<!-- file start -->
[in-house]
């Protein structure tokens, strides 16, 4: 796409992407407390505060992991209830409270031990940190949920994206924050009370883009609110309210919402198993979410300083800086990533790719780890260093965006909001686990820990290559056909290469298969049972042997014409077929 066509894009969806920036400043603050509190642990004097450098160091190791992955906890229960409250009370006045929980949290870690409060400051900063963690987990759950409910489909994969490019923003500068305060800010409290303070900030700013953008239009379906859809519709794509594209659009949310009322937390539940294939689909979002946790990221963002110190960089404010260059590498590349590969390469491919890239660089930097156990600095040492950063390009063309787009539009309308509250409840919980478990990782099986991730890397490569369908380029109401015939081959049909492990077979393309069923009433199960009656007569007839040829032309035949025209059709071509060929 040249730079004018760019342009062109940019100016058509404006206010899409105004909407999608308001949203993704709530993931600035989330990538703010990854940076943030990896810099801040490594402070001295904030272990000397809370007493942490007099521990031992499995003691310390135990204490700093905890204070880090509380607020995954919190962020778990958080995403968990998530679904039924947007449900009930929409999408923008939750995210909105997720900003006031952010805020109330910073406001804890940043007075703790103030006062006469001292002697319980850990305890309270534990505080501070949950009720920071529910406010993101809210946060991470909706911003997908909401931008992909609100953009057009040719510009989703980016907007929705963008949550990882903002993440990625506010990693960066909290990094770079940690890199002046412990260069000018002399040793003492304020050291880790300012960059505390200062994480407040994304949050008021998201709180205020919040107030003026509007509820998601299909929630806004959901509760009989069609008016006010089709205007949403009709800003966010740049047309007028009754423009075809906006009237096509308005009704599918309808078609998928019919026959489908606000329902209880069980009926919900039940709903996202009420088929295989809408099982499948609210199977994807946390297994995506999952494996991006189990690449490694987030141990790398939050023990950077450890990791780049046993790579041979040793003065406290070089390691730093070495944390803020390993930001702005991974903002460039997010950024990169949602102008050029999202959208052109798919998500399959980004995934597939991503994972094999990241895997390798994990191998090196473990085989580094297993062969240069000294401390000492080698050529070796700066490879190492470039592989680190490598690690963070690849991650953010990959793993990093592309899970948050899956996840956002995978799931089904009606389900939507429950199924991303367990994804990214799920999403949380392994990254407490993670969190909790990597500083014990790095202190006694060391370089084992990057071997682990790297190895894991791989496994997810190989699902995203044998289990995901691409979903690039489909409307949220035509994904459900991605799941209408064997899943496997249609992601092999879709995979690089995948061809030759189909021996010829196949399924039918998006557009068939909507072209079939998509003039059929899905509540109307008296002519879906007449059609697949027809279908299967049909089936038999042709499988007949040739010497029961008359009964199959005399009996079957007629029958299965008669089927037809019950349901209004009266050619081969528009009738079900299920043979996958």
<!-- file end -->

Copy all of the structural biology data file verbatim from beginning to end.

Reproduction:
[in-house]
């Protein structure tokens, strides 16, 4: 796409992407407390505060992991209830409270031990940190949920994206924050009370883009609110309210919402198993979410300083800086990533790719780890260093965006909001686990820990290559056909290469298969049972042997014409077929 066509894009969806920036400043603050509190642990004097450098160091190791992955906890229960409250009370006045929980949290870690409060400051900063963690987990759950409910489909994969490019923003500068305060800010409290303070900030700013953008239009379906859809519709794509594209659009949310009322937390539940294939689909979002946790990221963002110190960089404010260059590498590349590969390469491919890239660089930097156990600095040492950063390009063309787009539009309308509250409840919980478990990782099986991730890397490569369908380029109401015939081959049909492990077979393309069923009433199960009656007569007839040829032309035949025209059709071509060929 040249730079004018760019342009062109940019100016058509404006206010899409105004909407999608308001949203993704709530993931600035989330990538703010990854940076943030990896810099801040490594402070001295904030272990000397809370007493942490007099521990031992499995003691310390135990204490700093905890204070880090509380607020995954919190962020778990958080995403968990998530679904039924947007449900009930929409999408923008939750995210909105997720900003006031952010805020109330910073406001804890940043007075703790103030006062006469001292002697319980850990305890309270534990505080501070949950009720920071529910406010993101809210946060991470909706911003997908909401931008992909609100953009057009040719510009989703980016907007929705963008949550990882903002993440990625506010990693960066909290990094770079940690890199002046412990260069000018002399040793003492304020050291880790300012960059505390200062994480407040994304949050008021998201709180205020919040107030003026509007509820998601299909929630806004959901509760009989069609008016006010089709205007949403009709800003966010740049047309007028009754423009075809906006009237096509308005009704599918309808078609998928019919026959489908606000329902209880069980009926919900039940709903996202009420088929295989809408099982499948609210199977994807946390297994995506999952494996991006189990690449490694987030141990790398939050023990950077450890990791780049046993790579041979040793003065406290070089390691730093070495944390803020390993930001702005991974903002460039997010950024990169949602102008050029999202959208052109798919998500399959980004995934597939991503994972094999990241895997390798994990191998090196473990085989580094297993062969240069000294401390000492080698050529070796700066490879190492470039592989680190490598690690963070690849991650953010990959793993990093592309899970948050899956996840956002995978799931089904009606389900939507429950199924991303367990994804990214799920999403949380392994990254407490993670969190909790990597500083014990790095202190006694060391370089084992990057071997682990790297190895894991791989496994997810190989699902995203044998289990995901691409979903690039489909409307949220035509994904459900991605799941209408064997899943496997249609992601092999879709995979690089995948061809030759189909021996010829196949399924039918998006557009068939909507072209079939998509003039059929899905509540109307008296002519879906007449059609697949027809279908299967049909089936038999042709499988007949040739010497029961008359009964199959005399009996079957007629029958299965008669089927037809019950349901209004009266050619081969528009009738079900299920043979996958």